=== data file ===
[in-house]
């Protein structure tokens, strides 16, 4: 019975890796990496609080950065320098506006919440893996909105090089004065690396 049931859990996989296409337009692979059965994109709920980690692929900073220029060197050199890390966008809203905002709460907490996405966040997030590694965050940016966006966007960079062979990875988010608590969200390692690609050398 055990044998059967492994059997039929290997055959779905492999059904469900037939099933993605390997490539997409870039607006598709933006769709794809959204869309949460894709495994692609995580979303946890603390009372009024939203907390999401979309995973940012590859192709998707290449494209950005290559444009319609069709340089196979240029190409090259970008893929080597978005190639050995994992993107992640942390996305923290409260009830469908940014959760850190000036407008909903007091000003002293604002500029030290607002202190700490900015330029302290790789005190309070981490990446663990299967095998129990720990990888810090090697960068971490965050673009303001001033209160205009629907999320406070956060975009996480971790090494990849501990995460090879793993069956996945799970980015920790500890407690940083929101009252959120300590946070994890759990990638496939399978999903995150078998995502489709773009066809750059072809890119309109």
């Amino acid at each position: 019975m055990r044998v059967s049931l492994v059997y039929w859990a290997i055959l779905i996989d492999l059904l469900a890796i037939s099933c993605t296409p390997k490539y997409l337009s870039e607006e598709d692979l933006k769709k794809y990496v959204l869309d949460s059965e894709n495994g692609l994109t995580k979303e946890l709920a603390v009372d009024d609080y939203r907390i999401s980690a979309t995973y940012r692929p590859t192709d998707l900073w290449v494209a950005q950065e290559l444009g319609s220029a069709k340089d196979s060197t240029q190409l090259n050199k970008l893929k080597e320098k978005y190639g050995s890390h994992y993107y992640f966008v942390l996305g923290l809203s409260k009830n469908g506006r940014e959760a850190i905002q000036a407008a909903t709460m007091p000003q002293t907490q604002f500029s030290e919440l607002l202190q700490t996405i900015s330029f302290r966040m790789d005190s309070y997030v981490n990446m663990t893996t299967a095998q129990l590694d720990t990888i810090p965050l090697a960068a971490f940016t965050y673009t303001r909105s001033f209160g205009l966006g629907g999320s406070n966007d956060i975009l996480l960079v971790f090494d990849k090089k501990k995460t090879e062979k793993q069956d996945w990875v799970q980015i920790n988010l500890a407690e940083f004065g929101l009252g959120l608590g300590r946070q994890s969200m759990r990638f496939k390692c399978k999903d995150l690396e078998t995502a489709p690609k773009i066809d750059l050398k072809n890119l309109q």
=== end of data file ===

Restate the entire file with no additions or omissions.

[in-house]
């Protein structure tokens, strides 16, 4: 019975890796990496609080950065320098506006919440893996909105090089004065690396 049931859990996989296409337009692979059965994109709920980690692929900073220029060197050199890390966008809203905002709460907490996405966040997030590694965050940016966006966007960079062979990875988010608590969200390692690609050398 055990044998059967492994059997039929290997055959779905492999059904469900037939099933993605390997490539997409870039607006598709933006769709794809959204869309949460894709495994692609995580979303946890603390009372009024939203907390999401979309995973940012590859192709998707290449494209950005290559444009319609069709340089196979240029190409090259970008893929080597978005190639050995994992993107992640942390996305923290409260009830469908940014959760850190000036407008909903007091000003002293604002500029030290607002202190700490900015330029302290790789005190309070981490990446663990299967095998129990720990990888810090090697960068971490965050673009303001001033209160205009629907999320406070956060975009996480971790090494990849501990995460090879793993069956996945799970980015920790500890407690940083929101009252959120300590946070994890759990990638496939399978999903995150078998995502489709773009066809750059072809890119309109």
């Amino acid at each position: 019975m055990r044998v059967s049931l492994v059997y039929w859990a290997i055959l779905i996989d492999l059904l469900a890796i037939s099933c993605t296409p390997k490539y997409l337009s870039e607006e598709d692979l933006k769709k794809y990496v959204l869309d949460s059965e894709n495994g692609l994109t995580k979303e946890l709920a603390v009372d009024d609080y939203r907390i999401s980690a979309t995973y940012r692929p590859t192709d998707l900073w290449v494209a950005q950065e290559l444009g319609s220029a069709k340089d196979s060197t240029q190409l090259n050199k970008l893929k080597e320098k978005y190639g050995s890390h994992y993107y992640f966008v942390l996305g923290l809203s409260k009830n469908g506006r940014e959760a850190i905002q000036a407008a909903t709460m007091p000003q002293t907490q604002f500029s030290e919440l607002l202190q700490t996405i900015s330029f302290r966040m790789d005190s309070y997030v981490n990446m663990t893996t299967a095998q129990l590694d720990t990888i810090p965050l090697a960068a971490f940016t965050y673009t303001r909105s001033f209160g205009l966006g629907g999320s406070n966007d956060i975009l996480l960079v971790f090494d990849k090089k501990k995460t090879e062979k793993q069956d996945w990875v799970q980015i920790n988010l500890a407690e940083f004065g929101l009252g959120l608590g300590r946070q994890s969200m759990r990638f496939k390692c399978k999903d995150l690396e078998t995502a489709p690609k773009i066809d750059l050398k072809n890119l309109q």